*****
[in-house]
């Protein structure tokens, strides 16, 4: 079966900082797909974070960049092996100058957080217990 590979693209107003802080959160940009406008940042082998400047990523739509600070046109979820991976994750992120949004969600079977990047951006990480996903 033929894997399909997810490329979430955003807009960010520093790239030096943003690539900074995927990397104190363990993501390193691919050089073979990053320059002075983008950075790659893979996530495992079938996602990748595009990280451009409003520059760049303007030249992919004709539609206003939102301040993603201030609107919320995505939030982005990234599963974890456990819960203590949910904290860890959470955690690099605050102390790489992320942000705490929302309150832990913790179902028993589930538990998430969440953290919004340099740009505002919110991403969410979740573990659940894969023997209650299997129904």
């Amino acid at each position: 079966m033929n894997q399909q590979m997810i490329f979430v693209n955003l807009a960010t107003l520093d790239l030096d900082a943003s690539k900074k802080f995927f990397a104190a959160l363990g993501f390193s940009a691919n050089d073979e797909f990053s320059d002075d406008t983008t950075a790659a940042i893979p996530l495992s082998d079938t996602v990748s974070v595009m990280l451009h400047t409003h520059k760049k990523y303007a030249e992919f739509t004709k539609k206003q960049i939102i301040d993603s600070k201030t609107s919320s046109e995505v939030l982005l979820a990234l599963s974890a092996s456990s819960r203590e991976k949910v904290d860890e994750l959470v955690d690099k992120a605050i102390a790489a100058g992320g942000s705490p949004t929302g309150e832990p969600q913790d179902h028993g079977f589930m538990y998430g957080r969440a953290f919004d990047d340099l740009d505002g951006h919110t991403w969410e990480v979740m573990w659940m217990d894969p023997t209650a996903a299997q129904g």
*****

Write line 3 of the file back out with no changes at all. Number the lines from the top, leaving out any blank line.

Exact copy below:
């Amino acid at each position: 079966m033929n894997q399909q590979m997810i490329f979430v693209n955003l807009a960010t107003l520093d790239l030096d900082a943003s690539k900074k802080f995927f990397a104190a959160l363990g993501f390193s940009a691919n050089d073979e797909f990053s320059d002075d406008t983008t950075a790659a940042i893979p996530l495992s082998d079938t996602v990748s974070v595009m990280l451009h400047t409003h520059k760049k990523y303007a030249e992919f739509t004709k539609k206003q960049i939102i301040d993603s600070k201030t609107s919320s046109e995505v939030l982005l979820a990234l599963s974890a092996s456990s819960r203590e991976k949910v904290d860890e994750l959470v955690d690099k992120a605050i102390a790489a100058g992320g942000s705490p949004t929302g309150e832990p969600q913790d179902h028993g079977f589930m538990y998430g957080r969440a953290f919004d990047d340099l740009d505002g951006h919110t991403w969410e990480v979740m573990w659940m217990d894969p023997t209650a996903a299997q129904g």